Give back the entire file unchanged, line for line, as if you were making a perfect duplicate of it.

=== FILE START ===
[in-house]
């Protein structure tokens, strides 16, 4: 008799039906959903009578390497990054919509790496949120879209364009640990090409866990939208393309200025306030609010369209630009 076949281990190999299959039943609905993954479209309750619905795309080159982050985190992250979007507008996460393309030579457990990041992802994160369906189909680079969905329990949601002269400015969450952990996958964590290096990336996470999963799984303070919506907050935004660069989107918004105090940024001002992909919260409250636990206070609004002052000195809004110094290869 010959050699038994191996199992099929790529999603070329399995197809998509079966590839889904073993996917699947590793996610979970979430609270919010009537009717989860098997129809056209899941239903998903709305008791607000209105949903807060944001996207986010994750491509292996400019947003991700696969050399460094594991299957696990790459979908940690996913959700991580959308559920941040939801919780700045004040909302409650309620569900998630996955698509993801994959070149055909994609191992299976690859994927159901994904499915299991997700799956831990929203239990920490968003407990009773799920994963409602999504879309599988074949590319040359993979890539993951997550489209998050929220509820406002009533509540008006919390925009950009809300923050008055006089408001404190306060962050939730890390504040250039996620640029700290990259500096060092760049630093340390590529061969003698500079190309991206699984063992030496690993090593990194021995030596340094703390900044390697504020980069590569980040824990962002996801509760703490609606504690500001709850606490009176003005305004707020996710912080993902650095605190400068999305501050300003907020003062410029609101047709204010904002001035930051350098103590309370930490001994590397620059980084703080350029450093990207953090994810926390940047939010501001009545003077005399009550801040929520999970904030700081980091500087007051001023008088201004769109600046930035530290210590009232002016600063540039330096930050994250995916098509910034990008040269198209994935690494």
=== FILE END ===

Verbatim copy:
[in-house]
């Protein structure tokens, strides 16, 4: 008799039906959903009578390497990054919509790496949120879209364009640990090409866990939208393309200025306030609010369209630009 076949281990190999299959039943609905993954479209309750619905795309080159982050985190992250979007507008996460393309030579457990990041992802994160369906189909680079969905329990949601002269400015969450952990996958964590290096990336996470999963799984303070919506907050935004660069989107918004105090940024001002992909919260409250636990206070609004002052000195809004110094290869 010959050699038994191996199992099929790529999603070329399995197809998509079966590839889904073993996917699947590793996610979970979430609270919010009537009717989860098997129809056209899941239903998903709305008791607000209105949903807060944001996207986010994750491509292996400019947003991700696969050399460094594991299957696990790459979908940690996913959700991580959308559920941040939801919780700045004040909302409650309620569900998630996955698509993801994959070149055909994609191992299976690859994927159901994904499915299991997700799956831990929203239990920490968003407990009773799920994963409602999504879309599988074949590319040359993979890539993951997550489209998050929220509820406002009533509540008006919390925009950009809300923050008055006089408001404190306060962050939730890390504040250039996620640029700290990259500096060092760049630093340390590529061969003698500079190309991206699984063992030496690993090593990194021995030596340094703390900044390697504020980069590569980040824990962002996801509760703490609606504690500001709850606490009176003005305004707020996710912080993902650095605190400068999305501050300003907020003062410029609101047709204010904002001035930051350098103590309370930490001994590397620059980084703080350029450093990207953090994810926390940047939010501001009545003077005399009550801040929520999970904030700081980091500087007051001023008088201004769109600046930035530290210590009232002016600063540039330096930050994250995916098509910034990008040269198209994935690494």